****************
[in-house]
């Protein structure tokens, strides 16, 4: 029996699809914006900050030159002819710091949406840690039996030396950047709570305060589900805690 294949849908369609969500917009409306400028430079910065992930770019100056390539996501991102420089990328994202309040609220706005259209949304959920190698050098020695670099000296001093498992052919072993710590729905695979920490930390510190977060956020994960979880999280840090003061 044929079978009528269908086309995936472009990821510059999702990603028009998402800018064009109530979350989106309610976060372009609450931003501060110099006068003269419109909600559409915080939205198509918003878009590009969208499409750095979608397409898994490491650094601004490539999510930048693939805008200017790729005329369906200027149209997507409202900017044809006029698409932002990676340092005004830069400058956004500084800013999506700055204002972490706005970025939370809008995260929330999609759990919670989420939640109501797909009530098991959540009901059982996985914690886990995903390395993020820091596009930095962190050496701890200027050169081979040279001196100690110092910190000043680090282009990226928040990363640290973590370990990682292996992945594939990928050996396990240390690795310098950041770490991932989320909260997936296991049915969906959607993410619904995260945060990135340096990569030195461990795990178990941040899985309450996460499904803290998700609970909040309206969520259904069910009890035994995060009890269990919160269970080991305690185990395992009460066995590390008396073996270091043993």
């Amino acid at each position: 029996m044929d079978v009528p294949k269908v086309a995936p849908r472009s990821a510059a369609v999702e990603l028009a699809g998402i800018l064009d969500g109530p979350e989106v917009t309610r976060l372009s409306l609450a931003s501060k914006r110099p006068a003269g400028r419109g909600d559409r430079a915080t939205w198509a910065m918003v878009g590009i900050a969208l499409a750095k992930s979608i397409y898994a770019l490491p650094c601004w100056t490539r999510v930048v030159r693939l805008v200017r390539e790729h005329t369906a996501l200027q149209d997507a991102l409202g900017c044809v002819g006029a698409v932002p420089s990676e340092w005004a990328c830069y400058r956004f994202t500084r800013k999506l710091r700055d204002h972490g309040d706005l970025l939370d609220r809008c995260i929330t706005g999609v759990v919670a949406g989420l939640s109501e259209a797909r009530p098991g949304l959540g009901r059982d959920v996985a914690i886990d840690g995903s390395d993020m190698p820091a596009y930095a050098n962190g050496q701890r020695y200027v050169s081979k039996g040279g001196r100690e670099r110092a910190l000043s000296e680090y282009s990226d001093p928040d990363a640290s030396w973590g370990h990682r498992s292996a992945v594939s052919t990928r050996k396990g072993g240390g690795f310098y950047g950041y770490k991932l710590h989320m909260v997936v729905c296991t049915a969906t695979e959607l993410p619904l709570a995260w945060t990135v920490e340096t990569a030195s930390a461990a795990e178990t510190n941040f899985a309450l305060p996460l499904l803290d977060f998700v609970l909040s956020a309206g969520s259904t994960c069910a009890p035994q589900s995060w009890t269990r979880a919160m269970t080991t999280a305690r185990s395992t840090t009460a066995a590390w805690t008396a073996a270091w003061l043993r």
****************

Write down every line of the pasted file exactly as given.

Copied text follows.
[in-house]
């Protein structure tokens, strides 16, 4: 029996699809914006900050030159002819710091949406840690039996030396950047709570305060589900805690 294949849908369609969500917009409306400028430079910065992930770019100056390539996501991102420089990328994202309040609220706005259209949304959920190698050098020695670099000296001093498992052919072993710590729905695979920490930390510190977060956020994960979880999280840090003061 044929079978009528269908086309995936472009990821510059999702990603028009998402800018064009109530979350989106309610976060372009609450931003501060110099006068003269419109909600559409915080939205198509918003878009590009969208499409750095979608397409898994490491650094601004490539999510930048693939805008200017790729005329369906200027149209997507409202900017044809006029698409932002990676340092005004830069400058956004500084800013999506700055204002972490706005970025939370809008995260929330999609759990919670989420939640109501797909009530098991959540009901059982996985914690886990995903390395993020820091596009930095962190050496701890200027050169081979040279001196100690110092910190000043680090282009990226928040990363640290973590370990990682292996992945594939990928050996396990240390690795310098950041770490991932989320909260997936296991049915969906959607993410619904995260945060990135340096990569030195461990795990178990941040899985309450996460499904803290998700609970909040309206969520259904069910009890035994995060009890269990919160269970080991305690185990395992009460066995590390008396073996270091043993």
């Amino acid at each position: 029996m044929d079978v009528p294949k269908v086309a995936p849908r472009s990821a510059a369609v999702e990603l028009a699809g998402i800018l064009d969500g109530p979350e989106v917009t309610r976060l372009s409306l609450a931003s501060k914006r110099p006068a003269g400028r419109g909600d559409r430079a915080t939205w198509a910065m918003v878009g590009i900050a969208l499409a750095k992930s979608i397409y898994a770019l490491p650094c601004w100056t490539r999510v930048v030159r693939l805008v200017r390539e790729h005329t369906a996501l200027q149209d997507a991102l409202g900017c044809v002819g006029a698409v932002p420089s990676e340092w005004a990328c830069y400058r956004f994202t500084r800013k999506l710091r700055d204002h972490g309040d706005l970025l939370d609220r809008c995260i929330t706005g999609v759990v919670a949406g989420l939640s109501e259209a797909r009530p098991g949304l959540g009901r059982d959920v996985a914690i886990d840690g995903s390395d993020m190698p820091a596009y930095a050098n962190g050496q701890r020695y200027v050169s081979k039996g040279g001196r100690e670099r110092a910190l000043s000296e680090y282009s990226d001093p928040d990363a640290s030396w973590g370990h990682r498992s292996a992945v594939s052919t990928r050996k396990g072993g240390g690795f310098y950047g950041y770490k991932l710590h989320m909260v997936v729905c296991t049915a969906t695979e959607l993410p619904l709570a995260w945060t990135v920490e340096t990569a030195s930390a461990a795990e178990t510190n941040f899985a309450l305060p996460l499904l803290d977060f998700v609970l909040s956020a309206g969520s259904t994960c069910a009890p035994q589900s995060w009890t269990r979880a919160m269970t080991t999280a305690r185990s395992t840090t009460a066995a590390w805690t008396a073996a270091w003061l043993r």